Syalon heater and riser tubes offer long life, improved process reliability and are cost effective. They too benefit from excellent chemical stability in many non–ferrous metals and are resistant to the build up of dross.
International Syalons manufacture a range of standard Syalon 101 ladles for carrying and pouring molten metal. These offer excellent thermal shock and corosion resistance, which minimises contamination of the melt, and are cost effective compared to alternative materials.
Metal Forming Applications
Metal forming applications such as welding, extrusion and cutting can all benefit from Syalon 101s and Syalon 050s excellent mechanical and thermal properties and chemical stability.
In its most simple form a welding operation joins metal pieces together using a pool of molten metal. The first consideration of any welding operation is to create a weld which, as far as possible, has the same properties as the original metal. The join must also be created in such a way that minimum disturbance is caused in the area adjacent to the weld. Such welds are best done at high speed and in such a manner that the molten weld is completely shrouded from the atmosphere during the operation. Welding today encompasses many different techniques and methods, however speed and protection of the weld are required for all operations.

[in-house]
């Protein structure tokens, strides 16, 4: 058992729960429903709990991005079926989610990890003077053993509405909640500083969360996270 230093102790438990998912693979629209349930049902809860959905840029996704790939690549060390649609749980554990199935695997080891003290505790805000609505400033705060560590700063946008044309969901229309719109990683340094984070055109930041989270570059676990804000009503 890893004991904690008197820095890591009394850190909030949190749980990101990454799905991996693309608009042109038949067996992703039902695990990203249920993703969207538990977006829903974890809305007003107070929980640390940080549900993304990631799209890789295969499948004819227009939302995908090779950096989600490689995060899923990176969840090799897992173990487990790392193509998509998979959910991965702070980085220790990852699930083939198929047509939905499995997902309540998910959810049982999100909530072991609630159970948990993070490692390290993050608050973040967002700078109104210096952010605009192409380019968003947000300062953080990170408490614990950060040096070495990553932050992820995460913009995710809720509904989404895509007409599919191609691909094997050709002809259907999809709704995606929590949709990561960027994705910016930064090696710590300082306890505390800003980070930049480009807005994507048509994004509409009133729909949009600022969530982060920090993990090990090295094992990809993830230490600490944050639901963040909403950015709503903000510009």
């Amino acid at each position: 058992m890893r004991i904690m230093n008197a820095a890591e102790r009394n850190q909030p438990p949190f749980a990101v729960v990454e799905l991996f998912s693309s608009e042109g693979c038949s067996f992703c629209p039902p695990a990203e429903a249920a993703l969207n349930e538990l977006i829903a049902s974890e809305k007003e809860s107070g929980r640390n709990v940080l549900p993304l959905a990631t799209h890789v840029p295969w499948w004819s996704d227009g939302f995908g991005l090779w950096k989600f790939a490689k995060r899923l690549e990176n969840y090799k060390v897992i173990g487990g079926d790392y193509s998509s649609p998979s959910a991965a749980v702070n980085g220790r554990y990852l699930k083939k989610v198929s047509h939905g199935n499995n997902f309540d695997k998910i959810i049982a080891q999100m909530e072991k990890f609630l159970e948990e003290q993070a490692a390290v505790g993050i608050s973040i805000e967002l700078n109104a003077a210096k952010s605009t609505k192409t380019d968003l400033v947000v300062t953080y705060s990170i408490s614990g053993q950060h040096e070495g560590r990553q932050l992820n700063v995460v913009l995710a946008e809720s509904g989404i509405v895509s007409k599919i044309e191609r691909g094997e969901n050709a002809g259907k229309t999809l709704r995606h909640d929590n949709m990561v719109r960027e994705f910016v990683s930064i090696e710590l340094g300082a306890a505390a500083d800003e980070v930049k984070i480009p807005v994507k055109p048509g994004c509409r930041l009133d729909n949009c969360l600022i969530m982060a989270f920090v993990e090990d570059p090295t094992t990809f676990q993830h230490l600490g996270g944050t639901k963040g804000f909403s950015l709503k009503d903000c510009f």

Welding methods are diverse but they all require the same high standard of material performance. Ceramics in welding must be able to withstand thermal shock at a variety of temperatures. They must have high strength to resist mechanical damage, which is often accidental. They must be resistant to 'weld spatter' and the consequent build-up of weld debris. They must also, for many applications, be electrically insulating and stable at high temperatures.
Weld Location Pins